Pilea peperomioides, commonly referred to as the Chinese money plant, is a small plant with coin-shaped leaves. Other names for this plant include the UFO plant, friendship plant, or missionary plant. While it’s native to China, this symbolic and beneficial plant can now be found in homes worldwide, including those in colder climates. Here we’ll take you through everything you need to know about growing and caring for Pilea Peperomioides at home, including potting, planting, watering, routine maintenance, the best soil mix, light conditions, fertilizing, and growth expectations. 

Ultimate Guide to Pilea Peperomioides Plant Care at Home

Pilea Peperomioides Care – The Essentials:

  • Pilea Peperomioides plants do best in a small pot that is 4-inches to 8-inches wide.
  • Use a well-draining potting mix with a pH between 6.0 and 7.0.
  • Position in a spot that receives bright, indirect light throughout the day with an ambient temperature of 60-80ºF.
  • Water thoroughly when the top 2 includes of soil are dry to the touch.
  • Fertilize with half-strength water-soluble feed every three weeks in spring and summer and every six weeks in fall through winter.

About Pilea Peperomioides

About Pilea Peperomioides

Origins, History, and Etymology

The Chinese money plant’s name relates to its Southwest China origins. While the plant grows wild at the foothills of the Himalayas, people know it for its use as a houseplant.

Scottish botanist George Forester was the first European to collect Pilea peperomioides in 1906. However, it wasn’t until later that the plant made it back to Europe.

In 1945 Norwegian missionary Agnar Espegren took cuttings back to Norway. From here, the plant gained popularity and spread throughout Scandinavia via the trade of cuttings and plants. The plant spread across Europe in the 1960s and ‘70s before later making its way to the United States.

The genus name Pilea is from the Latin word pileus meaning felt cap. This refers to the fuzzy calyx which covers the dry fruit called achene. The species name peperomioides refers to the plant’s resemblance to members of the Peperomia genus.

Family, Genus, and Species

  • Family: Urticaceae (nettle family)
  • Genus: Pilea
  • Species: peperomioides

Pilea Peperomioides Botanical Characteristics

Pilea Peperomioides Botanical Characteristics

The Chinese money plant is small and maxes out at a foot tall and a foot wide. It produces many long petioles from a central stem. Each of these petals is topped with a small, round leaf.

These plants rarely flower indoors, but when they do they produce many small white flowers atop a tall stalk.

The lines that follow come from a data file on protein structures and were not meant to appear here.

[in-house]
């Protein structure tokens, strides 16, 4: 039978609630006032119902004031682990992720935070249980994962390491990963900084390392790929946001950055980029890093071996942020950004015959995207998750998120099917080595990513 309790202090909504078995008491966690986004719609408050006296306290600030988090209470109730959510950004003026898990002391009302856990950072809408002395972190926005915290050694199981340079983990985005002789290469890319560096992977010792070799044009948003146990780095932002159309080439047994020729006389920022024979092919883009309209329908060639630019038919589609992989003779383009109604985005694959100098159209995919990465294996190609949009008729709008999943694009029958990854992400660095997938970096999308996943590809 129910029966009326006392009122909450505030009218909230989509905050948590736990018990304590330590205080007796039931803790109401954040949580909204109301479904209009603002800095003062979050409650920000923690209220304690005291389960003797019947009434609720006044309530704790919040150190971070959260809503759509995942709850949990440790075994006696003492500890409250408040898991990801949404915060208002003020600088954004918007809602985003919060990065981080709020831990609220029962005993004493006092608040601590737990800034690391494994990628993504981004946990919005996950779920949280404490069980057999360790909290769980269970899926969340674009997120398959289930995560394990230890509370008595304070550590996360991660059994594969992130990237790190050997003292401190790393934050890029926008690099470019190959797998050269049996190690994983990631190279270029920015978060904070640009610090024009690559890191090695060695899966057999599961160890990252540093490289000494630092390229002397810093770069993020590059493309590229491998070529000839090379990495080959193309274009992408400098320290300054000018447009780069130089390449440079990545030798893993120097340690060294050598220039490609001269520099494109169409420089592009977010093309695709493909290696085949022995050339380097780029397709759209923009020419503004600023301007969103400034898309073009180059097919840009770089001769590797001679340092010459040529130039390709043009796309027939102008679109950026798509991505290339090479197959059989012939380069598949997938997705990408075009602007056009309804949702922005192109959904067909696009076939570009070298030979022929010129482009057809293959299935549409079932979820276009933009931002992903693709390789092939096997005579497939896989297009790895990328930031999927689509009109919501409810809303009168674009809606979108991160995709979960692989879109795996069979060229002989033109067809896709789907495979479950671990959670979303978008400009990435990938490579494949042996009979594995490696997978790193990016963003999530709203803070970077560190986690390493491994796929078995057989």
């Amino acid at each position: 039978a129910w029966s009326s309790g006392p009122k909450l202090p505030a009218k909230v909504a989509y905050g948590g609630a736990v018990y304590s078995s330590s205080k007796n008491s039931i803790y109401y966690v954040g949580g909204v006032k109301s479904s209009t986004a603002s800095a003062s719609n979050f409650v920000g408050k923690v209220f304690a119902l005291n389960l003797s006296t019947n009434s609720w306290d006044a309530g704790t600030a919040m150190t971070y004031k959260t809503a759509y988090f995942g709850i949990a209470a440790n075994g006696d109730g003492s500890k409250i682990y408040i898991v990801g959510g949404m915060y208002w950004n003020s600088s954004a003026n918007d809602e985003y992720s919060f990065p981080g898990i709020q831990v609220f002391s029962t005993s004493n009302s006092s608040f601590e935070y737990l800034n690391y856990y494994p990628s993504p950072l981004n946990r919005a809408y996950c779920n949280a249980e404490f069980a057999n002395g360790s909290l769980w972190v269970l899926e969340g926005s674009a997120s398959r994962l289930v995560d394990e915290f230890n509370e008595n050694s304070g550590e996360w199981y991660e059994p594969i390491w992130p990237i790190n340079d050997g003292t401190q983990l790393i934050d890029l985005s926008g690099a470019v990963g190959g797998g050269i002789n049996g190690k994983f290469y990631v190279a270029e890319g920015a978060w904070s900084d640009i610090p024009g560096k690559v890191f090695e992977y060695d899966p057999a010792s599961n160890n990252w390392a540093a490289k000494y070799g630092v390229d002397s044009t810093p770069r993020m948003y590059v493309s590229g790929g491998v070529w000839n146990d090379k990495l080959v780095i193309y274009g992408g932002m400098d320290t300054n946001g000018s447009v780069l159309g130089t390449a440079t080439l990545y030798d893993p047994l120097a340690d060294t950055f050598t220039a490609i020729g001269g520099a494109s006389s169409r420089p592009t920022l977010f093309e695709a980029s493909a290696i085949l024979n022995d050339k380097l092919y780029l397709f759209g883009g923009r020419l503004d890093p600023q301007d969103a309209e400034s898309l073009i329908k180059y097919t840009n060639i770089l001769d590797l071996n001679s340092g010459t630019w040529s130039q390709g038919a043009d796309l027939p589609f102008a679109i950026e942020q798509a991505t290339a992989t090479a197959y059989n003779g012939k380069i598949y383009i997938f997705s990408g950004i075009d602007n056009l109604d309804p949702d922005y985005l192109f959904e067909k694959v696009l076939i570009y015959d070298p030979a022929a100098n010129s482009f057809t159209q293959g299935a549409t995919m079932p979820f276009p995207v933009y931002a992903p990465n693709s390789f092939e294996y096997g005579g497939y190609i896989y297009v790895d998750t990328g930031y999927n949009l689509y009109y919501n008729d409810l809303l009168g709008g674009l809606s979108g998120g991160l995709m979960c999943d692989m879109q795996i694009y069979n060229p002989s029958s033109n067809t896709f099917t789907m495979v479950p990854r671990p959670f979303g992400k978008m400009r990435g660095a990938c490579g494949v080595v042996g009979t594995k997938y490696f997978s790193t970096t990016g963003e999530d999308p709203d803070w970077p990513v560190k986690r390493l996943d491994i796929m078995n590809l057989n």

Native Range

Pilea peperomioides is native to the Yunnan and Sichuan provinces in Southwest China. It grows in forests located near the base of the Himalayas.

There aren’t distinct varieties of the coin plant, but there are many different Pilea species. Each of these species differs in appearance, and many make good houseplants.

Some other popular Pilea houseplants include:

  • Pilea involucrata
  • Pilea spruceana
  • Pilea libanensis

Toxicity and Pet Friendliness

One of the reasons this plant is so popular is that it’s non-toxic to both dogs and cats. So if you add it to your home, you don’t need to worry about your pets.

Pilea Peperomioides Meaning & Symbolism

Pilea Peperomioides Meaning & Symbolism

With leaves that resemble coins, it’s no surprise that this plant symbolizes good luck and prosperity. Feng shui experts believe that having a Pilea peperomioides plant in your home will bring wealth your way. Some people say that placing a coin in the soil will attract even more wealth.

This plant is also tied to friendship and generosity. As collectors shared plants with friends, this plant’s popularity spread.

Pilea peperomioides, is a popular houseplant that brings good luck and fortune. It’s also the official plant for the Aquarius zodiac sign, as they’re known as generous humanitarians. 

How to Grow Pilea Peperomioides at Home

How to Care for Pilea Peperomioides at Home

Pilea peperomioides is easy to care for and great for beginners. Here are some key tips regarding caring for this plant.

What to Do Before Planting

Before you add a Chinese money plant to your home, make sure you have the proper area for it. Since this plant is small, it doesn’t require a huge space. However, it does require a bright room.

If you’ve been given an offset, check for roots. If the roots aren’t at least half an inch long, place the plant in a glass of water instead of soil. Plant when the roots reach an appropriate size.

Like with any new plant, check for signs of disease and pests. If you notice these, quarantine the Chinese money plant away from any other plants in your home.

Growth Expectations

The UFO plant won’t need much space in your home. It maxes out at one foot tall and one foot wide.

However, the plant can take on many different forms including lean and lanky or full. It will take a couple of years to end up with a dense plant.